Nevertheless, clipping and coining the English gold coin were capital offences: high treason. Other activities which contributed to the yellow trade, such as uttering counterfeits, or counterfeiting Portuguese coin (which circulated in considerable volume in mid-eighteenth-century England), were also offences, though non-capital. The trade could be very damaging to those such as merchants or tax collectors who were obliged to make payments outside the area. Yet in spite of its manifest illegality and its local enemies, the trade, already well-established by 1765, was not subject to a sustained attack on its own territory until 1769. In order to understand the significance of Samuel Lister's role in that attack, it is necessary to explain the trade's long immunity from concerted legal action. The fundamental obstacle to the enforcement of the crimina1 laws against the yellow trade was the extent of its popular support. As a correspondent to the Leeds newspapers remarked in 1769, 'the old proverb, everybody's business is nobody's, is sufficient protection from prosecution'. 40 If that failed, the practitioners of the trade had the resources to bribe or intimidate those who opposed them. Although there is no evidence, other than innuendo, that Lister or other magistrates were suborned, minor law officers were notable participants in the trade and magistrates and potential witnesses were threatened. At least two murders were later to demonstrate that these were not empty threats.
Nevertheless, there were other obstacles to enforcing the law. The evidential standards demanded by the courts in capital coinage cases were stringent, much more so than the texts of the justicing manuals would have suggested. Lister and his fellow West Riding magistrates in the mid-176Os had hardly any experience of such cases. When they did obtain evidence, which could often be highly technical, they bungled the job of constructing effective cases. It was precisely this problem that the solicitor of the Mint was supposed to remedy. Offences against the gold and silver coin were distinctive, in that finance and direction were provided for prosecutions through this officer. In particular, he was required to direct county magistrates in the collection and collation of evidence. Yet in the 176Os, as a result of financial difficulties, the Mint solicitor was discouraging magistrates from undertaking investigations.
All these obstacles manifested themselves in 1765, when the first complaints were made by the West Riding magistrates to the Mint solicitor and the Treasury regarding the yellow trade. In that year a single, abortive prosecution for clipping was undertaken against a man from Halifax parish. Some Mint finance was provided, but only a bare minimum of active assistance from the Mint solicitor. Nevertheless, he complained that the magistrates were incompetent in collecting evidence and it was on his instructions that the case was eventually abandoned.
It is unclear whether Lister was directly involved, but undoubtedly this early debacle highlighted the obstacles to enforcing the law against the yellow trade, and for several years discouraged Lister and other magistrates from further action.41 Significantly, when Lister did take the initiative in 1769, it was without the assistance of the Mint solicitor.
Lister's associates in that initiative were important local worsted manufacturers and a number of local gentry, including John Stanhope of Horsforth, a leading Northern Circuit barrister. The attitudes of manufacturers towards the yellow trade were divided. Some, especially in the vicinity of Halifax, used their legitimate participation in inter-regional circuits of cash and credit to profit from it. Others were more concerned about the crippling problems it posed for their legitimate business. However, their concern was not simply with the difficulty of making commercial payments outside the area but also with the threat to their personal wealth from being obliged to hold so much diminished coin. Presumably local gentlemen like Lister felt similarly threatened. These problems became acute during the late spring and early summer of 1769.42 In response, a number of meetings were held between manufacturers and gentlemen.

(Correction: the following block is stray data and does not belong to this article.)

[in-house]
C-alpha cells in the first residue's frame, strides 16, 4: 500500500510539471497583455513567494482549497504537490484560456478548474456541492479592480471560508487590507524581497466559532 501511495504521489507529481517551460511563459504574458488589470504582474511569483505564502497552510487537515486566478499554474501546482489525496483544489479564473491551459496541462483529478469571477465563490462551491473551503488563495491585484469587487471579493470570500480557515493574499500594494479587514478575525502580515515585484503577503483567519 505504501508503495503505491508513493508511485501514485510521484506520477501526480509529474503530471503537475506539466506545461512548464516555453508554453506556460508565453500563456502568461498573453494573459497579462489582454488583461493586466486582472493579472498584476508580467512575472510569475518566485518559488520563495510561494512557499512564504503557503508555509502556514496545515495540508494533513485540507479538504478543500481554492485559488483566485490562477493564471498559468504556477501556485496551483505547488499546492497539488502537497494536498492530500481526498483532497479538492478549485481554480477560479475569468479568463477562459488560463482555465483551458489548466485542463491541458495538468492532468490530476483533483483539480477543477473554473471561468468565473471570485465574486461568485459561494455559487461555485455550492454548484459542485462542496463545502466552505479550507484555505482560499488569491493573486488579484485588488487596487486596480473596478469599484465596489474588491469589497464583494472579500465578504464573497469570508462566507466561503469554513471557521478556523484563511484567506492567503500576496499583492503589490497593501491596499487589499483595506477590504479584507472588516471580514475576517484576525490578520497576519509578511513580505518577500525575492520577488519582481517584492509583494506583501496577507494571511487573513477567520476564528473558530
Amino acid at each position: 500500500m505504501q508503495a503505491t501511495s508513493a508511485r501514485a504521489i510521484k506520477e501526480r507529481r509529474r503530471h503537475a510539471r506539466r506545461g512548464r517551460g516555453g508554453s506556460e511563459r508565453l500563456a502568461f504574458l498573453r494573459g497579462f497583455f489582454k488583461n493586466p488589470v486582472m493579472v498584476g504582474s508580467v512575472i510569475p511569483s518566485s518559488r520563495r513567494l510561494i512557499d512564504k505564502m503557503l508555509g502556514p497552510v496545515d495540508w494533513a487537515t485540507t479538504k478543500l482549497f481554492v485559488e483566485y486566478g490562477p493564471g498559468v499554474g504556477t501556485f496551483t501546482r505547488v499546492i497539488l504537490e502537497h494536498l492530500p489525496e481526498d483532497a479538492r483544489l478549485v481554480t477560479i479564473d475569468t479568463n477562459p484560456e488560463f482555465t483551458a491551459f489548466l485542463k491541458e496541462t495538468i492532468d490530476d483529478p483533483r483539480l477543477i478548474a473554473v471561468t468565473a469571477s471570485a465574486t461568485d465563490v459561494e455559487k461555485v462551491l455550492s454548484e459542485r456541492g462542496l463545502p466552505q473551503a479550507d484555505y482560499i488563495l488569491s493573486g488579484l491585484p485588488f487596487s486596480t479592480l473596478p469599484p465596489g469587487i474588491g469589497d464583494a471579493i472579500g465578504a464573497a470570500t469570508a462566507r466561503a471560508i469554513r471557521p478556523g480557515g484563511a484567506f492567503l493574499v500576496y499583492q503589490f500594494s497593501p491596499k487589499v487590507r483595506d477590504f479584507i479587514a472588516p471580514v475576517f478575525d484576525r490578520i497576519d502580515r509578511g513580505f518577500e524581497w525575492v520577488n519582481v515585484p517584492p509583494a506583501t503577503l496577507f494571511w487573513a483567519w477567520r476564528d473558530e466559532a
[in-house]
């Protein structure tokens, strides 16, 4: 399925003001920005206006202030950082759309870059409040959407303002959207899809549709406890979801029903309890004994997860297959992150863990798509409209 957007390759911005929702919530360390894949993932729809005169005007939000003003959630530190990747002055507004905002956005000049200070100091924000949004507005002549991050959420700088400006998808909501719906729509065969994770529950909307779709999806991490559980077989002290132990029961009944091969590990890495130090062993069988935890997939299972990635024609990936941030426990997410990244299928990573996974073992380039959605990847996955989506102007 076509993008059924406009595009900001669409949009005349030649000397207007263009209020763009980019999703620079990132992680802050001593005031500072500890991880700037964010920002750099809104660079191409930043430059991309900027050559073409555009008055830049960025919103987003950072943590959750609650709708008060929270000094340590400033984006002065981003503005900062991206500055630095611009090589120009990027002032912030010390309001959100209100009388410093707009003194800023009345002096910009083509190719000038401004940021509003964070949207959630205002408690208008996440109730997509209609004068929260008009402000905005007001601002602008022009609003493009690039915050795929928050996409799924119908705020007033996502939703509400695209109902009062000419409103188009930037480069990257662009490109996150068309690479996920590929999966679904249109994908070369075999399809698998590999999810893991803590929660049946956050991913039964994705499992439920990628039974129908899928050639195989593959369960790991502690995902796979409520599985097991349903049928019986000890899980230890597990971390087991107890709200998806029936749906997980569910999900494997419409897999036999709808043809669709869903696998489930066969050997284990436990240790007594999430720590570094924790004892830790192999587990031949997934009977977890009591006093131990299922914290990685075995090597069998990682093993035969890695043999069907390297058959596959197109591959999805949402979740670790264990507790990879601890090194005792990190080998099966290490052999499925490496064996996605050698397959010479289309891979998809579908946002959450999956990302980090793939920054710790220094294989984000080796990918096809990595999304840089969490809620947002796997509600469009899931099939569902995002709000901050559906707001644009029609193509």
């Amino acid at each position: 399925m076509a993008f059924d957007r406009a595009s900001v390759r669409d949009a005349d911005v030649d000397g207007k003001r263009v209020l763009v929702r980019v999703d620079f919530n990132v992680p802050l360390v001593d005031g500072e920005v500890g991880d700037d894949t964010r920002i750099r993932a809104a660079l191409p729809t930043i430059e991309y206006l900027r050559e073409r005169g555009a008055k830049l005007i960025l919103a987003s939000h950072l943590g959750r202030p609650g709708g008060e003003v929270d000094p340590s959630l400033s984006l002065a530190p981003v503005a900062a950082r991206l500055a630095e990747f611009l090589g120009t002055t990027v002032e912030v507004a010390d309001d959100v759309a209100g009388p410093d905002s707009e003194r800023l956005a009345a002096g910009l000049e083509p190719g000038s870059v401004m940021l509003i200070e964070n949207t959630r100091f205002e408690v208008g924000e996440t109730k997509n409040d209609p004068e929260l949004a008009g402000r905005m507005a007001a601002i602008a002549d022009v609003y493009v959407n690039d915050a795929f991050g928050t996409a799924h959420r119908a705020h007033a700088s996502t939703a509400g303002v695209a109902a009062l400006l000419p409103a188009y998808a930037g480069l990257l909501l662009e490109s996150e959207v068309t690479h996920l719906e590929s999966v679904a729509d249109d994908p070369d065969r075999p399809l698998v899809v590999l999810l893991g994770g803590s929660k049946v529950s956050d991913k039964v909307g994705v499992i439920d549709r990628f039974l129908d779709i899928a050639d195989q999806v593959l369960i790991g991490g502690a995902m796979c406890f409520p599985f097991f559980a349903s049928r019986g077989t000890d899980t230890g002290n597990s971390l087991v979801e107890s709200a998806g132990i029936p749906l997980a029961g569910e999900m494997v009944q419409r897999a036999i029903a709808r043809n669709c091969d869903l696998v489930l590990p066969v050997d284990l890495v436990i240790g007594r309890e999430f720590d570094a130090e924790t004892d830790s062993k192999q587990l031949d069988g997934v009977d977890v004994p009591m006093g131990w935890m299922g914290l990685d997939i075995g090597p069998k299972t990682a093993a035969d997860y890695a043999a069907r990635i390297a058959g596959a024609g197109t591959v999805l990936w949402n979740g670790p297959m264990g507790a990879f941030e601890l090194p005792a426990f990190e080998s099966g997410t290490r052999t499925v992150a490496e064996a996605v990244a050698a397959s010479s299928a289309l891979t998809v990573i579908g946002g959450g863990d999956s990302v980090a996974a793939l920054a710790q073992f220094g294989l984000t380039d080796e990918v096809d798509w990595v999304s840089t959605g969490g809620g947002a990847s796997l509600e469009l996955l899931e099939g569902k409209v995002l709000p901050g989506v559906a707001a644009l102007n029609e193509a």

As we have seen, in most serious criminal cases a magistrate processed offenders and the evidence that others (usually the victim of the offence) brought before him. For the magistrate to commit a suspect on suspicion of a capital charge. or indeed to issue warrants, evidence that was legally sufficient had to be provided on oath. This was no mere technicality, because magistrates who ignored it sometimes faced proceedings for false imprisonment. Unlike the victims of most thefts, those who were injured by the offences comprising the yellow trade were injured indirectly. They were therefore unlikely to be able to provide the sort of evidence on oath regarding particular circumstances or individuals that could justify an arrest or search warrant. Those with direct experience of the trade who were in a position to provide such evidence were general1y its beneficiaries. They had no reason to press charges, especially in a context of intimidation and public support, Nor, under such circumstances, were third parties likely to apprehend coinage offenders on a slight suspicion, in the way the Halifax innkeeper apprehended John Slack, the suspected highwayman, in 1764. The character of the publicly accessible aspects Of the trade was such as to provide third parties with little certainty as to criminal intent. Trading in coin for profit was a legitimate and widespread activity in an area suffering from an acute cash shortage. Clipping required no special equipment, and could be effected quickly and simply in private. Clippings were easily concealed.